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On this day: Queen Elizabeth crowned

The Queen arrives in Trafalgar Square on this day in 1953. She was crowned in Westminster Abbey later that afternoon. Picture: Getty

The Queen arrives in Trafalgar Square on this day in 1953. She was crowned in Westminster Abbey later that afternoon. Picture: Getty

Events, birthdays and anniversaries for 2 June

National day of Italy

1771: Russia completed its conquest of the Crimea.

1780: The Gordon Riots took place in London, when Lord George Gordon called his followers to St George’s Field and led them in protest against relaxation of restrictions on Roman Catholics.

1835: American showman Phineas T Barnum began his first circus tour.

1868: The first Trades Union Congress was held in Manchester.

1896: Marconi was granted the first patent for a system of communication by means of electromagnetic waves.

1910: Charles Stewart Rolls, in a Short-Wright biplane, flew from Dover to Sangatte to become the first Briton to fly the Channel.

1916: Boy Cornwell died from wounds after the Battle of Jutland. The 16-year-old had stayed at his post by the forward gun on HMS Chester while all his fellows were killed around him. He was awarded the VC posthumously – the youngest to receive it.

1917: Brazil revoked its neutrality in First World War and seized German ships.

1924: United States Congress confirmed citizenship on all American Indians.

1932: First railway buffet car went into service, on LMS’s London-Nottingham route.

1938: Robert and Edward Kennedy, youngest sons of the United States ambassador to London, opened the children’s zoo in Regent’s Park, London.

1941: Clothes rationing was introduced in Britain, and was not lifted until 1949. Sixty coupons were allowed each year for all except baby clothes. One dress needed 11 coupons, and a man’s suit, 26.

1941: Germany’s Adolf Hitler and Italy’s Benito Mussolini held meeting at Brenner Pass in the Alps.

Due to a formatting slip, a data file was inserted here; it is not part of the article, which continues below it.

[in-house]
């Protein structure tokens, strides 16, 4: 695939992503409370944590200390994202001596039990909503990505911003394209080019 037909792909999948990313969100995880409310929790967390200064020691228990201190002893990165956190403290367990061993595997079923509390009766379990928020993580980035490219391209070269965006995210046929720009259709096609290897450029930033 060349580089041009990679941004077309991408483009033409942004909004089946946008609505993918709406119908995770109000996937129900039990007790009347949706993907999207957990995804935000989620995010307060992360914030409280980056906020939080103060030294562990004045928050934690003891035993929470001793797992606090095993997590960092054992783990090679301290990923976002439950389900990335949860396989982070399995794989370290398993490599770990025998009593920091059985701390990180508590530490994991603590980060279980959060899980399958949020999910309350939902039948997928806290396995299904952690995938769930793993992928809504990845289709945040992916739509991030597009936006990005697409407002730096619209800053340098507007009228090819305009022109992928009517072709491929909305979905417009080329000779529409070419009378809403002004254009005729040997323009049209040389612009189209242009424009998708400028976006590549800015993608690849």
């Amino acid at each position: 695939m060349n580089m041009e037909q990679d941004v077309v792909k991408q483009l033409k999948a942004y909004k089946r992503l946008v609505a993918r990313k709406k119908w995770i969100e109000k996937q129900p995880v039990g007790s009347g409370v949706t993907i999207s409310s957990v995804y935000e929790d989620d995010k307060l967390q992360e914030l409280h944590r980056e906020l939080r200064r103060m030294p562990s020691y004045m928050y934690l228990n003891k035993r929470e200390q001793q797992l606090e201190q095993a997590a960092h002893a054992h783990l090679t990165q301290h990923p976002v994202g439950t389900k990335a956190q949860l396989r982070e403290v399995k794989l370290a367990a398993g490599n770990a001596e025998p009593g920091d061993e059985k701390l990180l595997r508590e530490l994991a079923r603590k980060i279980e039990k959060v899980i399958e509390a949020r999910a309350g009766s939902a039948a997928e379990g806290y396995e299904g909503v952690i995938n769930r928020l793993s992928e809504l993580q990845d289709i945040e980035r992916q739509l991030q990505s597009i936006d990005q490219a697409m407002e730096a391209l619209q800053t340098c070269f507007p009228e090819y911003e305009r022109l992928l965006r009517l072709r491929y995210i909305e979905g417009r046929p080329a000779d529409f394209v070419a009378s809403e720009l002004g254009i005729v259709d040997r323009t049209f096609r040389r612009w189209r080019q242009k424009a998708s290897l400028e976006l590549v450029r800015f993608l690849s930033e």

1946: Britain and United States restored Azores base to Portugal.

1953: Queen Elizabeth was crowned in Westminster Abbey, on a dull, showery day, as it was for her father’s coronation in 1937.

1954: Lester Piggott, aged 18, became the youngest jockey to win the Derby when he rode Never Say Die, a 33-1 outsider, to victory at Epsom.

1962: Britain’s first legal casino, the Metropole in Brighton, opened.

1965: Almost 200 miners were killed in coal mine explosion near Fukuoka, Japan.

1966: First soft landing on Moon successfully completed by United States spacecraft, Surveyor.

1989: Japan’s new prime minister, Sõsuke Uno, pledged “clean start” for Japanese politics, disrupted for almost a year by bribery scandal.

1990: Liberia’s president, Samuel Doe, appealed for international help to end a rebel invasion and promised not to seek re-election in an effort to appease rebels.

1992: Denmark rejected the Maastricht Treaty in a national referendum.

1994: Twenty-five senior intelligence officers in Northern Ireland died when their Chinook helicopter crashed on the Mull of Kintyre.

1997: Timothy McVeigh was found guilty of murder and conspiracy in the 1995 Oklahoma City bombing, in which 168 people, including 19 children, died.

BIRTHDAYS

Jon Culshaw, impressionist and comedian, 46; Keith Allen, actor and comedian, 61; Cy Chadwick, actor, 45; Heather Couper CBE, astronomer, 65; Sir Mark Elder CBE, conductor, 67; Tony Hadley, singer (Spandau Ballet), 54; Lasse Hallström, film director, 68; Stacy Keach, actor, 73; Sally Kellerman, actress, 77; Lord Penrose, Senator of the College of Justice in Scotland 1990-2005, 76; Craig Stadler, golfer, 61; Mark Walters, footballer, 50; Charlie Watts, Rolling Stones’ drummer, 73; Mark and Steve Waugh, Australian cricketers, 49; Sergio Aguero, Argentine footballer, 26; Katie Taylor, Irish olympic boxing champion, 28; John Kerr, British ice-dance champion with sister Sinead, 34.

ANNIVERSARIES

Births: 1740 The Marquis de Sade, French aristocrat and writer whose sexual perversions gave rise to the word sadism; 1840 Thomas Hardy, novelist and poet; 1850 Jesse Boot, pharmacist and chemist; 1857 Sir Edward Elgar, composer; 1903 Johnny Weismuller, Olympic swimming champion and Tarzan in 19 films; 1920 Johnny Speight, playwright and scriptwriter (creator of “Alf Garnett”); 1929 Leonard Parkin, broadcaster; 1922 Carmen Silvera, actress.

Deaths: 1581 Earl of Morton, regent (executed for complicity in the murder of Darnley); 1786 Dugald Buchanan, Gaelic religious poet, translator of the Gaelic New Testament; 1882 Giuseppe Garibaldi, Italian soldier and patriot; 1913 Alfred Austin, Poet Laureate; 1962 Vita Sackville-West, novelist and gardener; 1970 Bruce McLaren, racing driver; 1987 Andre Segovia, guitarist; 1990 Sir Rex Harrison, actor; 2008 Bo Diddley, rock’n’roll singer, songwriter and guitarist; 2012 Richard Dawson, actor.

 

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